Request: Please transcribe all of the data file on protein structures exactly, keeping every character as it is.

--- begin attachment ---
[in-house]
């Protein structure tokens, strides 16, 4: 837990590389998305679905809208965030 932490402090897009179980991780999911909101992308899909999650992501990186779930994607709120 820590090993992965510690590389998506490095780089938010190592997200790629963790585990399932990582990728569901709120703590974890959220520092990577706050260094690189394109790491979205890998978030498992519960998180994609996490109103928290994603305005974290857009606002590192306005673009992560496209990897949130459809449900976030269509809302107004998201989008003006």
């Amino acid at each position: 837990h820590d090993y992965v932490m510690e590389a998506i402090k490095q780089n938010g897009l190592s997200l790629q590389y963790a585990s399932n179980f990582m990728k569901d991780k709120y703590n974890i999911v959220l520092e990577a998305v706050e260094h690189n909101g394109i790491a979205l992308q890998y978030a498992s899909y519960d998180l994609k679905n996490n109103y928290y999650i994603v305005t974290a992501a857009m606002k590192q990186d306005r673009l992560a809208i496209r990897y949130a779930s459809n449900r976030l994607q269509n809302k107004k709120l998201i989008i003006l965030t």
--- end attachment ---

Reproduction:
[in-house]
């Protein structure tokens, strides 16, 4: 837990590389998305679905809208965030 932490402090897009179980991780999911909101992308899909999650992501990186779930994607709120 820590090993992965510690590389998506490095780089938010190592997200790629963790585990399932990582990728569901709120703590974890959220520092990577706050260094690189394109790491979205890998978030498992519960998180994609996490109103928290994603305005974290857009606002590192306005673009992560496209990897949130459809449900976030269509809302107004998201989008003006």
């Amino acid at each position: 837990h820590d090993y992965v932490m510690e590389a998506i402090k490095q780089n938010g897009l190592s997200l790629q590389y963790a585990s399932n179980f990582m990728k569901d991780k709120y703590n974890i999911v959220l520092e990577a998305v706050e260094h690189n909101g394109i790491a979205l992308q890998y978030a498992s899909y519960d998180l994609k679905n996490n109103y928290y999650i994603v305005t974290a992501a857009m606002k590192q990186d306005r673009l992560a809208i496209r990897y949130a779930s459809n449900r976030l994607q269509n809302k107004k709120l998201i989008i003006l965030t």